Santa knows my size.
The second shoes I’m keeping the original lacing out of the box. I’m becoming lazy.

***

Mood: 1/10 (Christmas so far has been fun.)

Live The Beat

Marcus collected our Fitbars and finisher medal.

Run with music? It took me only a couple of days to decide that this is the second official running event I’d do this year the first time The Music Run PH appeared on my Facebook timeline. The words discounted registration rate for early birds was also a come-on. It was only July then but I could already smell November immediately after I filled in my personal details and clicked submit.

The next runs were soon more purposeful. My plan was to beat the 10K PR I did in February when I joined 7-11’s running event. I finished it after an hour and 6 minutes but I knew I can do better.

The twist came though when Marcus got the hang of running with me few months later. He must have loved the feel of his wheelchair moving faster that it would at home or in the malls and so he’d say yes whenever I ask if he’d like to go out and run with me. He got hooked so the training strategy changed.

I got this.

I wasn’t really sure then if organizers of The Music Run PH would grant my request but I sent a message anyway. Their response was quick, they said yes I could bring Marcus with one simple rule–stay on the left lane. The update got me very excited. The weekends that followed we logged runs farther than 5K, progressing each time.

This Saturday the months of anticipation and training was tested. Wifey supported our adventure so we all checked in at one of Marcus’ favorite place–the Acacia Hotel in Alabang–which was perfect due to its proximity to The Music Run PH’s venue.

Loading up on McDonald’s carbs.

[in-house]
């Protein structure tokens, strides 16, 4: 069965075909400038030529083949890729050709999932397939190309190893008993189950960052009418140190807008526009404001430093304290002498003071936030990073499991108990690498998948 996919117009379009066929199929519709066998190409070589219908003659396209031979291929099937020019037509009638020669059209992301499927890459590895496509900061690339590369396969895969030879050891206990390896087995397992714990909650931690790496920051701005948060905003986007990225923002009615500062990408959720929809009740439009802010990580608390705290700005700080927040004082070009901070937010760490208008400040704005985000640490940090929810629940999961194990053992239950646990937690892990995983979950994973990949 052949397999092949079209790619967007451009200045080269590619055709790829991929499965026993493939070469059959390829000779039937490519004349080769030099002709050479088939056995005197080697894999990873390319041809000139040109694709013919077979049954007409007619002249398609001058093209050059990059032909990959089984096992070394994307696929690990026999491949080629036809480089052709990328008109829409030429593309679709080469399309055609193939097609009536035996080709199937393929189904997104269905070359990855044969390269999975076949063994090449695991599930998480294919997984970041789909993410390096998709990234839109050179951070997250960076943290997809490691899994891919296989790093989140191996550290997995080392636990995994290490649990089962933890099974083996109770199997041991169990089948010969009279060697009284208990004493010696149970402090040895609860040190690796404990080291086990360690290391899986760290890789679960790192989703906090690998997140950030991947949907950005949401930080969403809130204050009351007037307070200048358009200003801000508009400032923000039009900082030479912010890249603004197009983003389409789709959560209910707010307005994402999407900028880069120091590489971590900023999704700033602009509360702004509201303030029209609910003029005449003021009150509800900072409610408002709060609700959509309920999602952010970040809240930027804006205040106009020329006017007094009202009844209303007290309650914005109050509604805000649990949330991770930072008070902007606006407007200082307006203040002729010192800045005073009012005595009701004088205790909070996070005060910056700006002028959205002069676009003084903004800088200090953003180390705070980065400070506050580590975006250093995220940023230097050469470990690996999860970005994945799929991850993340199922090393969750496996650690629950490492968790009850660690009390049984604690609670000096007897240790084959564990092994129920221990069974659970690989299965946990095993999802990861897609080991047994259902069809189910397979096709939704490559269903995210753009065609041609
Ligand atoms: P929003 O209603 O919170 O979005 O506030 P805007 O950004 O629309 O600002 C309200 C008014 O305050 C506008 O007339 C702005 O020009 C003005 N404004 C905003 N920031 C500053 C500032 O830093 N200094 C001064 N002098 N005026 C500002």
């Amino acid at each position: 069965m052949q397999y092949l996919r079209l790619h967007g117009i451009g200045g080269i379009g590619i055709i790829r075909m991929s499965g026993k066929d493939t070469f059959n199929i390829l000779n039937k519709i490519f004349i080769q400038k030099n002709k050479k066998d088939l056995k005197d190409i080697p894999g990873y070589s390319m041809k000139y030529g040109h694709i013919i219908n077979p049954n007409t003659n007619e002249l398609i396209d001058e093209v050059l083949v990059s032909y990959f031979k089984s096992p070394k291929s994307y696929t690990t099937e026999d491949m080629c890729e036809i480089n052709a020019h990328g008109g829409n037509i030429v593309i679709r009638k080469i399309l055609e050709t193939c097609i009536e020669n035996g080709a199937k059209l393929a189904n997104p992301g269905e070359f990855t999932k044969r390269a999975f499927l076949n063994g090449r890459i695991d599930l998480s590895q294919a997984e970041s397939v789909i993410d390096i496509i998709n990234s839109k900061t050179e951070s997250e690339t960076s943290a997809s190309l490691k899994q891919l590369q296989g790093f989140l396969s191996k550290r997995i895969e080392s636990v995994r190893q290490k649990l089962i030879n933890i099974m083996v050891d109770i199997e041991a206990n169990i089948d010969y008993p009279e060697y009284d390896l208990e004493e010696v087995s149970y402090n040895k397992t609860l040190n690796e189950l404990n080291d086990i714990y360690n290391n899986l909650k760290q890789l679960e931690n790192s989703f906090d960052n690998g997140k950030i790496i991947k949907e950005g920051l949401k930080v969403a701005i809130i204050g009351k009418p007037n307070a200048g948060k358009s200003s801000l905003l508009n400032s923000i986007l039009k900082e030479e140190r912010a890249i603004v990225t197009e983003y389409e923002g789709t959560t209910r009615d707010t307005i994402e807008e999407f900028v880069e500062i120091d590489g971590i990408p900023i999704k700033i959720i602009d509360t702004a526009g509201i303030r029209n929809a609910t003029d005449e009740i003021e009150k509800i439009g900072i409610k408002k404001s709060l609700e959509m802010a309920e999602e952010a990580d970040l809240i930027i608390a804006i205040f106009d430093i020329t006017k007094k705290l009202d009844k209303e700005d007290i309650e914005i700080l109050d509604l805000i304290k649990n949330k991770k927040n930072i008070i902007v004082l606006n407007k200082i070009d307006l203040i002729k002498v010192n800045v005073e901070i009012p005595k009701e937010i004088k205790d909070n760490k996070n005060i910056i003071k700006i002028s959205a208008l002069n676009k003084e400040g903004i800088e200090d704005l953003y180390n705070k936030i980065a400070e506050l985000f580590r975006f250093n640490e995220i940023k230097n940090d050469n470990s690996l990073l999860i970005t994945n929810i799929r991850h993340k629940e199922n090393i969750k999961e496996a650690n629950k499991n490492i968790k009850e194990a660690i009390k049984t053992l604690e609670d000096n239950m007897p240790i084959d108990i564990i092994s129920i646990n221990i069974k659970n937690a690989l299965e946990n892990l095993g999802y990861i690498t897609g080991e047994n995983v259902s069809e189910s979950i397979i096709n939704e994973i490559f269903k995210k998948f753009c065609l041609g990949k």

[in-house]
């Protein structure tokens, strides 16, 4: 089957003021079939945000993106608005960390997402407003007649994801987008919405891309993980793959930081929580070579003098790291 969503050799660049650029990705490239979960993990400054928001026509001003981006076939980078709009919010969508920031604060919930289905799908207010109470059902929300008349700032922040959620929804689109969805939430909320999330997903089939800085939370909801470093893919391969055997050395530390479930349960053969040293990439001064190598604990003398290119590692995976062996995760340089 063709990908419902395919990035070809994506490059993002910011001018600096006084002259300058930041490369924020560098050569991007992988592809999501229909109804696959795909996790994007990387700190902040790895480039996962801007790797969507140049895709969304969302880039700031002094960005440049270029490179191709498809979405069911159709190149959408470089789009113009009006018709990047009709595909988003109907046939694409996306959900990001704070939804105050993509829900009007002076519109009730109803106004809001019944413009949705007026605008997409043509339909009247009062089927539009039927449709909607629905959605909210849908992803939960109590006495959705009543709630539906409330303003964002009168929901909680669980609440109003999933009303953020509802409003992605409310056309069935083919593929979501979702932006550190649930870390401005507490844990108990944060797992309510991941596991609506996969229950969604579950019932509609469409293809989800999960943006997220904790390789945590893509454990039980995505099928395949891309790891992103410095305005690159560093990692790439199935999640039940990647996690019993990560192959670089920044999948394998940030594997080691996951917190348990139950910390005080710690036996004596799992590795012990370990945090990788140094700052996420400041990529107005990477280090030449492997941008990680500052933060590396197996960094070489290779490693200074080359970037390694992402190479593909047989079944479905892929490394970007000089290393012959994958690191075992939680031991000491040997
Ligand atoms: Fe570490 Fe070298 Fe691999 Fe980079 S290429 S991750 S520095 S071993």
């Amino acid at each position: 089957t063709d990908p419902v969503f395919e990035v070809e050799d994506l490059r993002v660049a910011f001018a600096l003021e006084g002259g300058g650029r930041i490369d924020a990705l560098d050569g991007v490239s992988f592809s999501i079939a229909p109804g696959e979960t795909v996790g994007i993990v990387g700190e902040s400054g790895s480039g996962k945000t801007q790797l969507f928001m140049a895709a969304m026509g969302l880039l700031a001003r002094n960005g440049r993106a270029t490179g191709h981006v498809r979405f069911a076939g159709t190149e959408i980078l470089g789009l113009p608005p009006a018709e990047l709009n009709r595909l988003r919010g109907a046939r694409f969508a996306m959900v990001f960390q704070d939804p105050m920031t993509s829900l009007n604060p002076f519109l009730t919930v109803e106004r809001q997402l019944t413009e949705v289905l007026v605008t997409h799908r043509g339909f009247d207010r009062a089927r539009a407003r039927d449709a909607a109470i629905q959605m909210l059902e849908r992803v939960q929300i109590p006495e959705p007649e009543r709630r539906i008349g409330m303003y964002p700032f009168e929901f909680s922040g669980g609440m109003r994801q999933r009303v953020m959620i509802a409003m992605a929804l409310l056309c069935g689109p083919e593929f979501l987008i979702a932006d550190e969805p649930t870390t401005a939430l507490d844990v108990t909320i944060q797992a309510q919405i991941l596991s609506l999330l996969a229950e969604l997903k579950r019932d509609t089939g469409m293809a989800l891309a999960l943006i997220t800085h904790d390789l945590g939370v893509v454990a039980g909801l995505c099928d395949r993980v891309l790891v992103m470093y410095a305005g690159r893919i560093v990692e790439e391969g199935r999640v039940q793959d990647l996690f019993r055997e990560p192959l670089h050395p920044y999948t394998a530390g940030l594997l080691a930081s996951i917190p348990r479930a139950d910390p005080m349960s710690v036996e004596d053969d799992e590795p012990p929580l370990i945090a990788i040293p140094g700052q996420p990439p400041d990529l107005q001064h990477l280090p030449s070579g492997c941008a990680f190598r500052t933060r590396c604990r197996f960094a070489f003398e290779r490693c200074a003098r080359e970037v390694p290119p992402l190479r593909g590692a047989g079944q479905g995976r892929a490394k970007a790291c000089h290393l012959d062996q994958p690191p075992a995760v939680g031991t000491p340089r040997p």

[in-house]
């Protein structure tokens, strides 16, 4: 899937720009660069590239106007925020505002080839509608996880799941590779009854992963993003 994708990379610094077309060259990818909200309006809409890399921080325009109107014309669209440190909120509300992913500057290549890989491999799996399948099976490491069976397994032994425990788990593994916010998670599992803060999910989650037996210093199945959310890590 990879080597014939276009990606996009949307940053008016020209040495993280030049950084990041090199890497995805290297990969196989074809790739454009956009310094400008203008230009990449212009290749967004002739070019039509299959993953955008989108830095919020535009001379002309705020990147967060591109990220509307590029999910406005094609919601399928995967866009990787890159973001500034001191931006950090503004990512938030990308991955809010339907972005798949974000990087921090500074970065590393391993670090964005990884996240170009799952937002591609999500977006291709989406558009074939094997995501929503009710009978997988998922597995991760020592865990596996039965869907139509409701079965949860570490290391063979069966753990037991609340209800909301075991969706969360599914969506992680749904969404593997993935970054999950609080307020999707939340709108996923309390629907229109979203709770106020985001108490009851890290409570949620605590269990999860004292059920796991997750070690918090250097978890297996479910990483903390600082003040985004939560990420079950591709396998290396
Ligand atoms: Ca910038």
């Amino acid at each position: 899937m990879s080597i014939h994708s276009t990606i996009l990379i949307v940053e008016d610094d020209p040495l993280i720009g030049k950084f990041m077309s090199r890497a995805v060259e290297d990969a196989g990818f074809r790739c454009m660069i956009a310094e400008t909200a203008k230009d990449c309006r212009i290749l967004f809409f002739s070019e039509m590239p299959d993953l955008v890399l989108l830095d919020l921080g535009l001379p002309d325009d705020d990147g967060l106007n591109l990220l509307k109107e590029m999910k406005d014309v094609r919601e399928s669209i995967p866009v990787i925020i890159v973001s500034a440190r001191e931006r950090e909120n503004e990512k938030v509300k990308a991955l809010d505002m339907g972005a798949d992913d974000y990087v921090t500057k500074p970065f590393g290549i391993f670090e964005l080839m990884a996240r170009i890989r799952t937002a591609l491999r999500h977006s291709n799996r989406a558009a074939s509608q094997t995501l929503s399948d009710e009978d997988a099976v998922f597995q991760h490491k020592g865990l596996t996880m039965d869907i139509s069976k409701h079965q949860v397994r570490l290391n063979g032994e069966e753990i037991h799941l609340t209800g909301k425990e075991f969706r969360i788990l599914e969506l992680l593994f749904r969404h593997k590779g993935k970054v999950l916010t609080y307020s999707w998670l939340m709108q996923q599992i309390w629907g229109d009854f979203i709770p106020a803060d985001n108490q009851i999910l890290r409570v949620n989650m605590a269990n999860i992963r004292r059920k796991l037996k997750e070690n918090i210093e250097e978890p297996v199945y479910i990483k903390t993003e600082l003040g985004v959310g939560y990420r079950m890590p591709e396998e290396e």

Powered by McDonald’s spaghetti happy meal for lunch, I finished all the French fries even, we set off. The venue was five minutes away from the hotel and the quick trip on foot also served as my warm up run. There was no gun start so we joined the other runners as soon as we reached the start gate at about 4:30 PM. Weather was nice and warm.

Several people, participants and marshals included, cheered for Marcus. The energy was contagious and it motivated me more. The road was almost packed so I tried to steer clear of other runners and stuck to the left lane as agreed but every now and then I’d overtake those who paused and walked. Loudspeakers playing upbeat music were set up along the route so I was tempted to do the floss at some point but decency kept me from doing it–old guy doing a Fortnite emote doesn’t look good around sweaty millennials. So I pushed forward instead. Marcus shared his Skittles whenever I stop for my Gatorade.

Two loops later, we reached the finish line. It was already dark, though night was young. We clocked 10 minutes more of PR but that’s good enough considering the wheelchair. A quick random interview and we’re soon out of the event’s ground, happily on our way back to the hotel with our first ever 10K finisher medal. The race was tough as I have imagined but I think we’ll do this again.

Two loops of this. We were hamsters in a music trail.

***